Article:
ldap2pg requires a config file where the synchronization map is described. Everything can be configured from the YAML file: verbosity, real mode, LDAP and Postgres credentials, ACL and synchronization map.

File location

ldap2pg searches for files in the following order :

  1. ldap2pg.yml in current working directory.
  2. ~/.config/ldap2pg.yml.
  3. /etc/ldap2pg.yml.

If LDAP2PG_CONFIG or --config is set, the standard file locations are ignored. You can specify - to read configuration from standard input. This is helpful to feed ldap2pg with dynamic configuration.

$ ls *.yml
ldap2pg.yml
$ ldap2pg --config my-inexistant-file.yml
Cannot access configuration file my-inexistant-file.yml.
$

YAML format

The first section contains various parameters for ldap2pg behaviour.

# Colorization. env var: COLOR=<anything>
color: yes

# Verbose messages. Includes SQL and LDAP queries. env var: VERBOSE
verbose: no

# Dry mode. env var: DRY=<anything>
dry: yes

The next two sections define connection parameters for LDAP and Postgres. Beware that ldap2pg refuses to read a password from a group readable or world readable ldap2pg.yml.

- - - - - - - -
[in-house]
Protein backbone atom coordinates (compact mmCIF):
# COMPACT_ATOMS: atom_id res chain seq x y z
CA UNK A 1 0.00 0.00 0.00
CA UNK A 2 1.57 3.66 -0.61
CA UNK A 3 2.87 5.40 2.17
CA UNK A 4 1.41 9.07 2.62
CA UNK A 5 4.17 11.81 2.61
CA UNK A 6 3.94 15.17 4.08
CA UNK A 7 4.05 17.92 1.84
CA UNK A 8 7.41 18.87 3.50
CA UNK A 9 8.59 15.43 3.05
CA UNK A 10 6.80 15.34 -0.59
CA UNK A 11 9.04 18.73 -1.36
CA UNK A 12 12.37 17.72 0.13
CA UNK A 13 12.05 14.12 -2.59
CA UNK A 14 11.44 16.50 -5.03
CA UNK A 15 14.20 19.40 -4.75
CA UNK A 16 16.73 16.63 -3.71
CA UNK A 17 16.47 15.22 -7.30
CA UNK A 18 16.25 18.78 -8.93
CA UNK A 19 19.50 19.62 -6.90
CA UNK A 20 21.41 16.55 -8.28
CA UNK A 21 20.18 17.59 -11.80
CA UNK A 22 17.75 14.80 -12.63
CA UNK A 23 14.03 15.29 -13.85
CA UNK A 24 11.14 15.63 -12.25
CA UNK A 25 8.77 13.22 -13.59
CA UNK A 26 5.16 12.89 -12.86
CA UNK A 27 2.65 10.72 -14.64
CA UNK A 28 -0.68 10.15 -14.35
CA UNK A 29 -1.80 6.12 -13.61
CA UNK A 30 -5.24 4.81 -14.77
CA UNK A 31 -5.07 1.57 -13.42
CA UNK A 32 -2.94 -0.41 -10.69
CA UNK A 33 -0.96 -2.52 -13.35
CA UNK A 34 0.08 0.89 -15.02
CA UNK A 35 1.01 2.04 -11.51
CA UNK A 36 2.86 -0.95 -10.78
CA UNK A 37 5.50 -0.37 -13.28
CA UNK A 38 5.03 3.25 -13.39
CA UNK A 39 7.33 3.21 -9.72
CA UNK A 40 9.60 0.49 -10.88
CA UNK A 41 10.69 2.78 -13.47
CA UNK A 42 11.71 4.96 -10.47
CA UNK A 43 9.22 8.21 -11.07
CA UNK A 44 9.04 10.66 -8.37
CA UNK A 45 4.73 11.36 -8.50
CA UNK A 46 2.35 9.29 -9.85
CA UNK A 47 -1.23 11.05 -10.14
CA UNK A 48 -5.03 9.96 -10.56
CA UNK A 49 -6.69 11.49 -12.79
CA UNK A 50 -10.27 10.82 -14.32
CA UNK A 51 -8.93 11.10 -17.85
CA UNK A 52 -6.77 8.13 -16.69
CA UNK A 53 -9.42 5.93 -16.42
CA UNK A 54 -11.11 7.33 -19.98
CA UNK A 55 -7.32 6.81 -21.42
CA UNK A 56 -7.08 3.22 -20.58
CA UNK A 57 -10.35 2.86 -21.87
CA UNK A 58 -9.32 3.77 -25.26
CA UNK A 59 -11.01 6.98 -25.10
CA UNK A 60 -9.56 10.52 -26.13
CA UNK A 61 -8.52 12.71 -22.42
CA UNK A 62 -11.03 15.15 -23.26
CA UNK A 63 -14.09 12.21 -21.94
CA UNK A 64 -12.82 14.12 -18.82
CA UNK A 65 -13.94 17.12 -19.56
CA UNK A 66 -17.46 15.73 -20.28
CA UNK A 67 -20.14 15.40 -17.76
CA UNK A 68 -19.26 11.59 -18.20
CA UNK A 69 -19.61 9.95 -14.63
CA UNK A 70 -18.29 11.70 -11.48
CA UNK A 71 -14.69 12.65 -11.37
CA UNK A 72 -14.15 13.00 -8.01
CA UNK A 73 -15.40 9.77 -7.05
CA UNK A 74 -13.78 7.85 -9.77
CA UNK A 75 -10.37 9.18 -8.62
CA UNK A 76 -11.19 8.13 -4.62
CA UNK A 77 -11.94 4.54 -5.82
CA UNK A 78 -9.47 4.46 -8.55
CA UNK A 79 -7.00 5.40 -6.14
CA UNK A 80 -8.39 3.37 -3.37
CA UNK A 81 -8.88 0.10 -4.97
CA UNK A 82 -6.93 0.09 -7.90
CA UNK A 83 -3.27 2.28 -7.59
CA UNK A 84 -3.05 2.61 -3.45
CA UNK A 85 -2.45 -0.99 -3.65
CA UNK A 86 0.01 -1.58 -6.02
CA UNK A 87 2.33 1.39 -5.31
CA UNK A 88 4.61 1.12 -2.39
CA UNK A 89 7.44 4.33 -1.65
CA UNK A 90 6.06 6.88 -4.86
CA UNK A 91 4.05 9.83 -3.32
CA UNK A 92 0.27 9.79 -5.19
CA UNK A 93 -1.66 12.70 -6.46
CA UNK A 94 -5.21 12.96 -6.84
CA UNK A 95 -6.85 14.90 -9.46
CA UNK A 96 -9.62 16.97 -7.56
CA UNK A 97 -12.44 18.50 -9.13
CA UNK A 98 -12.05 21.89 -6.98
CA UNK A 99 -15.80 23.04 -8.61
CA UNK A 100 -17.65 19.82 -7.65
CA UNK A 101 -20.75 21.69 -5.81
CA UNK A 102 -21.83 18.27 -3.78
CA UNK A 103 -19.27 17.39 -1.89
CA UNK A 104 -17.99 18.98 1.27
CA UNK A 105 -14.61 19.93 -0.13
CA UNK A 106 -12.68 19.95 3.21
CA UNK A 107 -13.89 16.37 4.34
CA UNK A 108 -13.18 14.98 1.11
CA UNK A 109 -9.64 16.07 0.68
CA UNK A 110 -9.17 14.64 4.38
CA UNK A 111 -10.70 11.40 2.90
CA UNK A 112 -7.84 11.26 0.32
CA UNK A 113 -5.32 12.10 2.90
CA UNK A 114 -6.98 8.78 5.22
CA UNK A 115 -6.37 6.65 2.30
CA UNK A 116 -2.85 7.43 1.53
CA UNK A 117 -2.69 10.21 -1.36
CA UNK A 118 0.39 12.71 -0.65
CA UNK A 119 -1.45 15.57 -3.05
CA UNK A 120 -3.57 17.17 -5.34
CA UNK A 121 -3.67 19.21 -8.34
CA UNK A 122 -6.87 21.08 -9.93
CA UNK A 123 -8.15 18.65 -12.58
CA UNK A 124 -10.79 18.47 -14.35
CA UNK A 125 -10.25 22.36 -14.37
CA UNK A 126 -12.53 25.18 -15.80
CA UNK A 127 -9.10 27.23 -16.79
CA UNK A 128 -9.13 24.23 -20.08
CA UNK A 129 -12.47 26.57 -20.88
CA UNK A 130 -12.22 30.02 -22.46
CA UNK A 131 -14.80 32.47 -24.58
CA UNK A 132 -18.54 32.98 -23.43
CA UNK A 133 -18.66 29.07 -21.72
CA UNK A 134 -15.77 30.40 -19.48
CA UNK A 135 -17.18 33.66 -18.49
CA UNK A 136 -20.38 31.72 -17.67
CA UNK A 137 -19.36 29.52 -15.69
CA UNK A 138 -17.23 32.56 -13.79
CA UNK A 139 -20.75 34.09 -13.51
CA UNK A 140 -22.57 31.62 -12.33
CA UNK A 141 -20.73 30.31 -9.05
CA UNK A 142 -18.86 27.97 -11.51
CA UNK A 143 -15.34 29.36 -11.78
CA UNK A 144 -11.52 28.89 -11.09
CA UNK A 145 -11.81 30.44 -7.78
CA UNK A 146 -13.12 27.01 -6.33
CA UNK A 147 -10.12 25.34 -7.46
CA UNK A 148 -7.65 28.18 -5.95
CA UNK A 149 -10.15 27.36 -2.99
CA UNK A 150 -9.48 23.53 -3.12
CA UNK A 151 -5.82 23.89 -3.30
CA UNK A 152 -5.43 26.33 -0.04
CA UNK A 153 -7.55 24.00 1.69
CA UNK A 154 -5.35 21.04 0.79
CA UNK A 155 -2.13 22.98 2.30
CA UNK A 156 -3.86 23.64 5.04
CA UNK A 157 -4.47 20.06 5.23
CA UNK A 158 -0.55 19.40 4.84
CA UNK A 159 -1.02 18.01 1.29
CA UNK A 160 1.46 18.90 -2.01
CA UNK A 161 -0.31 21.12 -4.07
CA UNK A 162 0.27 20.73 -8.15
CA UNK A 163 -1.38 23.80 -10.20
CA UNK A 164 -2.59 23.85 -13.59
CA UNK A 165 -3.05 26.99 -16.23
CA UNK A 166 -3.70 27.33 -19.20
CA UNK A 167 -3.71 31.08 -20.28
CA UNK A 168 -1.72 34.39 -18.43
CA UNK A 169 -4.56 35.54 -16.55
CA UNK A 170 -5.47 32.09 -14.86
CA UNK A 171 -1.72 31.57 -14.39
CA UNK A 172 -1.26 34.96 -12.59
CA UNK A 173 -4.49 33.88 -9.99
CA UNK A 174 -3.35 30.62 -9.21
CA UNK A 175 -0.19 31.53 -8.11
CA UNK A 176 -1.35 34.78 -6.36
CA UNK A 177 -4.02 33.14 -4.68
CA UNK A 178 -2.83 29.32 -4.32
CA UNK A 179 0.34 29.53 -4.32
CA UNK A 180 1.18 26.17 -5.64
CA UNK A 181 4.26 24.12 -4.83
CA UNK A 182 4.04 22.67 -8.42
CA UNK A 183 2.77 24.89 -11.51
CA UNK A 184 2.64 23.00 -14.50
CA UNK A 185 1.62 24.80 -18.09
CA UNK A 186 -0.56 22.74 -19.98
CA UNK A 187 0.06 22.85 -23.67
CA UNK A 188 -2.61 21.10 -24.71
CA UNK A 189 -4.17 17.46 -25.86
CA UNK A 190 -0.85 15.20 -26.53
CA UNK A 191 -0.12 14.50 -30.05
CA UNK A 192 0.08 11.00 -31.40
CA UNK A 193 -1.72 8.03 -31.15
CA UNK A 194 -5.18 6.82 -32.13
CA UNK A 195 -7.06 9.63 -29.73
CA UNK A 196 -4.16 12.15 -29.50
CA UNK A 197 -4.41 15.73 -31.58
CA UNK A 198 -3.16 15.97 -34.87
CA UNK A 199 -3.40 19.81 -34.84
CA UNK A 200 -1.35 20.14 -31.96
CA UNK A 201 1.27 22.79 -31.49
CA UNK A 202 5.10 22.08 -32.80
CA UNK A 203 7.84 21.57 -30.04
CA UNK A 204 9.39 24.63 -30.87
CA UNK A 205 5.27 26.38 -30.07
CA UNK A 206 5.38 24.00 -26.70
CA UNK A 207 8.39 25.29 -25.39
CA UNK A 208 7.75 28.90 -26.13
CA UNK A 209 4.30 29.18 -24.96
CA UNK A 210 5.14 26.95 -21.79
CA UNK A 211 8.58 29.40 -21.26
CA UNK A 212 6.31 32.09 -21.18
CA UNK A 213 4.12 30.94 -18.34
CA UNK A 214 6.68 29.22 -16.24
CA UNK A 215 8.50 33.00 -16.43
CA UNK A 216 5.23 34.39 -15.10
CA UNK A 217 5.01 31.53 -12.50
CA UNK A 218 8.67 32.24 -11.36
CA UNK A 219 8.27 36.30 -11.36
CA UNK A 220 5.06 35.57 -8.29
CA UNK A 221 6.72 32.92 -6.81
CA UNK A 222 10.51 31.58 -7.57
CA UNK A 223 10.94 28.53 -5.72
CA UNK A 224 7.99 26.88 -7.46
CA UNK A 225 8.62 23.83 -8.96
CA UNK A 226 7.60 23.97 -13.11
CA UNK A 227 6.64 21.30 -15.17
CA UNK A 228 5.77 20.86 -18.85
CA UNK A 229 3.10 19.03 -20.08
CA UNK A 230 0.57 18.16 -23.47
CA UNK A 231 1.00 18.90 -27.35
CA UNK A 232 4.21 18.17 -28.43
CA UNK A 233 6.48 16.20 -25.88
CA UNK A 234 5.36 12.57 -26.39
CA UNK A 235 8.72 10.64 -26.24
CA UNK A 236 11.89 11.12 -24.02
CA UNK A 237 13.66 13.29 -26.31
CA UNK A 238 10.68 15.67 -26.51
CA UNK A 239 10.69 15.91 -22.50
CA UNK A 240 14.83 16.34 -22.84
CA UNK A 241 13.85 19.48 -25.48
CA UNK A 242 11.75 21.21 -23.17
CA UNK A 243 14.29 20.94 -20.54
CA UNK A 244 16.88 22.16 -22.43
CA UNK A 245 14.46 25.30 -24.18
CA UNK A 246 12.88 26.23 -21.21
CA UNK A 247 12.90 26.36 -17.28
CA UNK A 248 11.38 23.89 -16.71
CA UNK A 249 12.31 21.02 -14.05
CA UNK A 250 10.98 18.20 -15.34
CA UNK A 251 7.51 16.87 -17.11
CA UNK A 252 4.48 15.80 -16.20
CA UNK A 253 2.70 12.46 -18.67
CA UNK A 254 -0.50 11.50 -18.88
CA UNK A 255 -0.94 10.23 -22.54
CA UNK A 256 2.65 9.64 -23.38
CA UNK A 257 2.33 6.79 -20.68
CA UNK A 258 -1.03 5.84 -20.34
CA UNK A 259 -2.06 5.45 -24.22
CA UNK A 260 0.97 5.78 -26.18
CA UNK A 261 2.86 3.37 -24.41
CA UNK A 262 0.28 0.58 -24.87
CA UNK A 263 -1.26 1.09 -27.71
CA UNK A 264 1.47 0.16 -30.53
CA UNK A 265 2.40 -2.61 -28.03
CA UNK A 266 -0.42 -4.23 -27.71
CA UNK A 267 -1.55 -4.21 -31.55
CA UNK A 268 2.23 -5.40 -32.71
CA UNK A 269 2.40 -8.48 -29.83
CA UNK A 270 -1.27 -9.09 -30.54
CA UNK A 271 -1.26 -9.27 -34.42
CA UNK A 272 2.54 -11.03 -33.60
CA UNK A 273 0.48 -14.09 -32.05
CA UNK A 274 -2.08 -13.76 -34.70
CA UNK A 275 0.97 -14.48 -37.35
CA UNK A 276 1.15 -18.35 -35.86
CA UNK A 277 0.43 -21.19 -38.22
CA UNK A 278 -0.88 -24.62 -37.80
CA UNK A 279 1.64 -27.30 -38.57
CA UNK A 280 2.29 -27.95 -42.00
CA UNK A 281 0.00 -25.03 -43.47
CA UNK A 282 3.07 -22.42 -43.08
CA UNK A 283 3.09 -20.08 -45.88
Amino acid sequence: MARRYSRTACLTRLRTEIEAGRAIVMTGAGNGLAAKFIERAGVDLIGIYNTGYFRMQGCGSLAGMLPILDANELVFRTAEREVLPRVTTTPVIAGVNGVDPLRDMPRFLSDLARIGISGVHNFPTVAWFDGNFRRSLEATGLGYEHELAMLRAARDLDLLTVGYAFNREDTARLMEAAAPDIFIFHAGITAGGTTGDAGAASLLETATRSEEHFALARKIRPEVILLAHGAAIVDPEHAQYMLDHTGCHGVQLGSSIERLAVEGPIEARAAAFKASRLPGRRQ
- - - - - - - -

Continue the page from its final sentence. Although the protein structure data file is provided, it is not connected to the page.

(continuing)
ldap:
  uri: ldap://ldap2pg.local:389
  binddn: cn=admin,dc=ldap2pg,dc=local
  user: saslusername
  password: SECRET

postgres:
  dsn: postgres://user@%2Fvar%2Frun%2Fpostgresql:port/

Defining ACL

The key acl_dict references all known ACL definitions. An ACL is loosely defined in ldap2pg. It’s actually just a name associated with three queries: inspect, grant and revoke.

inspect query is called once per database in the cluster. It must return a rowset with three columns: the first is the schema name, the second is the role and the last is a boolean indicating whether every ACL covered by the GRANT are granted. Schema name can be NULL if the schema is irrelevant. Each tuple in the rowset references a grant of this ACL to a role on a schema (or none).

inspect can be undefined. This is just as if the query returns an empty rowset. It’s actually a bad idea not to provide inspect. This won’t allow ldap2pg to revoke ACL. Also, this prevents you to check that a cluster is synchronized: ldap2pg will always re-grant the ACL.

grant and revoke provide queries to respectively grant and revoke the ACL. The query is formatted with three parameters: database, schema and role. database strictly equals to CURRENT_DATABASE, it’s just there to help put identifier in the query. ldap2pg uses Python’s Format String Syntax. See example below. In verbose mode, you will see the formatted queries.

Here is an example of a simple ACL which is not schema-aware:

acl_dict:
  connect:
    inspect: |
      WITH d AS (
          SELECT
              (aclexplode(datacl)).grantee AS grantee,
              (aclexplode(datacl)).privilege_type AS priv
          FROM pg_catalog.pg_database
          WHERE datname = current_database()
      )
      SELECT NULL as namespace, r.rolname, TRUE AS complete